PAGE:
Within this web of complex social stories — which, non-conspicuously, move vertically down the hotel as they become more grounded in daily life in Bosnia and Herzegovina — Tanović utilizes his most ambitious layering of artificiality and truth thus far, through a maze of digital screens and personal reflections not unlike the work of Michael Haneke, albeit with a humanistic touch. Much of what is shown of Jacques’ hotel-room speech practice comes from a hidden security camera. The livestream news coverage from the roof of the hotel takes place on multiple levels: the largely background live interaction between Vedrana and her interviewees; the perspective of the actual (lightly grainy) camera recording; and, finally, the obstructed and double-framed vantage point from the digital display of the news camera. In both settings, digital technologies peer into the constructed imaginaries of the lives of the elite: the hotel higher-ups, the media, and Europe’s politicians. (Haneke’s Benny’s Video makes for an interesting comparison through its similar focus on the moral responsibility for murder and through its use of in-world digital screens to reveal and conceal, as well as its framing of Benny’s murder through the Balkan War; Tanović’s Austrian peer, however, creates a much darker and more provocative world than anything in Tanović’s filmography.)

The basement cinematography, again by Zubčević, uses high-contrast and low-key lighting to establish a thriller atmosphere that grounds the film in a way that the de-attached, artificial worlds of the television news reporters and elite European Union representatives can never replicate. The cold gray-blue color of the basement alienates itself from the warm outdoor colors of the rooftop, creating separate worlds for the haves and have-nots, and the ambition of such a project crescendos in a blunt but by no means shallow political analogy. In something of a mirror for Balkan society, Hotel Europa begins collapsing through the blundering of internal politics and the neglect of the poor workers, whose strike (or attempt to secure a better life) is hindered by authority-sanctioned violence. It’s difficult to be more straightforward than that when discussing the film, but the layered artifice presents a complex ideological labyrinth of linkages between the fictional and the real. How can the cycle of artifice, inauthenticity, and political meandering be broken? Is the violent option all but inevitable — terrible as that may be?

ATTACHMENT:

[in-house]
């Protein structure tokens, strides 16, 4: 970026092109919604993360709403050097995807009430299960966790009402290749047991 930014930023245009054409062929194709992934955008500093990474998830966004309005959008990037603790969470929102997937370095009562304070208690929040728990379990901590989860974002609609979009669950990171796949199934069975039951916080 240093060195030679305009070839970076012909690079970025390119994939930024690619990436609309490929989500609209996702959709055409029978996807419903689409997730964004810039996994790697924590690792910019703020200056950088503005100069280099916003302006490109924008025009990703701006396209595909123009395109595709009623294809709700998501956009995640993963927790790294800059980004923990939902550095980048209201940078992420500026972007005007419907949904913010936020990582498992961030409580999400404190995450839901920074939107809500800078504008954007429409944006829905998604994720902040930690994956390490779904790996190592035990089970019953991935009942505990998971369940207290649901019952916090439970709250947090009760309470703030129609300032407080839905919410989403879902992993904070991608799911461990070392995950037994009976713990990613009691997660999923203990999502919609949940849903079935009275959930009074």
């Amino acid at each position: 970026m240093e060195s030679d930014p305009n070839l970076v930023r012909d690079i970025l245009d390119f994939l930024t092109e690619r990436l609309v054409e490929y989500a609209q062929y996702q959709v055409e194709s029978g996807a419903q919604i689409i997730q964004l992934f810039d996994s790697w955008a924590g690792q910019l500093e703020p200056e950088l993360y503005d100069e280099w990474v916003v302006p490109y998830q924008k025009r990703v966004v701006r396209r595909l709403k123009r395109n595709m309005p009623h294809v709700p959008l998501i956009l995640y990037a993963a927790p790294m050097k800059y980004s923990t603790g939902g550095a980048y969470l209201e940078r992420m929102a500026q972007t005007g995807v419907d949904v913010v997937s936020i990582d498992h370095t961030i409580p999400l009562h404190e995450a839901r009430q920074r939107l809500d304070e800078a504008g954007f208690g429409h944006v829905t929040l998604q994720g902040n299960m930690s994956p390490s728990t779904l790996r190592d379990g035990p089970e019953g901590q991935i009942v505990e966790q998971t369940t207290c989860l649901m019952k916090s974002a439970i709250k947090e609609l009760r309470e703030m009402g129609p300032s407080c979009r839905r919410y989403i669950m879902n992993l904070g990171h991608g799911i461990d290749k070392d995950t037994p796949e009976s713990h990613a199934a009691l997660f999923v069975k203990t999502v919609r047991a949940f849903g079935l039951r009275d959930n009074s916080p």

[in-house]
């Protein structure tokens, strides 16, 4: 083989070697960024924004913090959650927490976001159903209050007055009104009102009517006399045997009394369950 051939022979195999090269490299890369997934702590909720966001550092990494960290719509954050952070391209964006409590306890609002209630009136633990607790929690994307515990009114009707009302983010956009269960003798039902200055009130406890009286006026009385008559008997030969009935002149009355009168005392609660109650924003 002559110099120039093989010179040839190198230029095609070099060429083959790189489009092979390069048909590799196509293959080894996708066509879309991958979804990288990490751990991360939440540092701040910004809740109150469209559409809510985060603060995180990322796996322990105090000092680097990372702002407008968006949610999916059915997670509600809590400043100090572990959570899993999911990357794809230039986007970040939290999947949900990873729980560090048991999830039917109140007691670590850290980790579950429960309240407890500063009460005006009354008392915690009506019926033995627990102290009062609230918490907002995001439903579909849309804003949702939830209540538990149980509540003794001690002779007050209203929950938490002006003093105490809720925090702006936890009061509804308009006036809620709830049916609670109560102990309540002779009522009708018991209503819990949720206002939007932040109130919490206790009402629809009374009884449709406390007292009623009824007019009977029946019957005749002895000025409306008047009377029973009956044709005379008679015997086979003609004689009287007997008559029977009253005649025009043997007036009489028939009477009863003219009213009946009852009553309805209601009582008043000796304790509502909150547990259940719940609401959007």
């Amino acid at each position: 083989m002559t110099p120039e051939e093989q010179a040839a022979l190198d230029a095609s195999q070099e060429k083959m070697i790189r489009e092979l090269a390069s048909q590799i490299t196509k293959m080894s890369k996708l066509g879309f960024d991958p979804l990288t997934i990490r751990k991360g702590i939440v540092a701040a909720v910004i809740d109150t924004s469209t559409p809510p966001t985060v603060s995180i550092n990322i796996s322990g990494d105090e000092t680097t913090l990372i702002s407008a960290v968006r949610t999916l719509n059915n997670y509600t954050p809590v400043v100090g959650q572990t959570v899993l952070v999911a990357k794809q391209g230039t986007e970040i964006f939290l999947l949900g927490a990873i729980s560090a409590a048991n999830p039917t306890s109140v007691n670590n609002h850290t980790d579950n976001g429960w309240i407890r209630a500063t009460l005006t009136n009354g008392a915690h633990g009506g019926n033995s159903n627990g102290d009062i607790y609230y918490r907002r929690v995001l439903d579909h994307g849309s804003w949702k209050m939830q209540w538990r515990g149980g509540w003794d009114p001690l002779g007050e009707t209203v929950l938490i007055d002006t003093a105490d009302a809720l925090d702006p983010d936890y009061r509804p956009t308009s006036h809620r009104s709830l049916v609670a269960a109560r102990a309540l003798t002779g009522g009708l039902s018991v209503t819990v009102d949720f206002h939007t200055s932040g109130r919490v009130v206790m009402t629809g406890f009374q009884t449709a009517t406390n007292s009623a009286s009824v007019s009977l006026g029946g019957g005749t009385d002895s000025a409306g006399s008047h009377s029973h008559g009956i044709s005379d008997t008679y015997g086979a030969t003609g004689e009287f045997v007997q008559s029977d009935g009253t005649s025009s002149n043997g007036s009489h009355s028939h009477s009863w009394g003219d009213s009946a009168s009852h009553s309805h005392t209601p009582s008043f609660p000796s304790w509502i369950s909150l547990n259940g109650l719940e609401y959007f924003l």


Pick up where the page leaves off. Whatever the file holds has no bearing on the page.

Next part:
Another pattern emerges right on the surface of the stories Tanović has preferred to tell a few decades into his career: things may not be what they seem. This is seen most obviously in his literal mysteries (the series and The Postcard Killings), but also in Triage and L’Enfer. Major plot points shift on a dime and challenge the viewers’ preconceptions about truth. The shiftiness of plot complements the stylistic labyrinths of linkages he creates in his visual storytelling. False accusations, the reconstruction of memory, selfish motives, and personal vantage points shape an individual’s response to facts. Personal experiences shape our reception of history and culture. The conclusions to The Postcard Killings, Triage, and L’Enfer all reorder the films’ presentation of truth — arguably in ways centered on the location of power in truthmaking — in the final moments, contributing to Tanović’s larger project blurring the fictionality of fiction.

Credit: Damir Sagolj/RLJE Films

A Diverse Poetics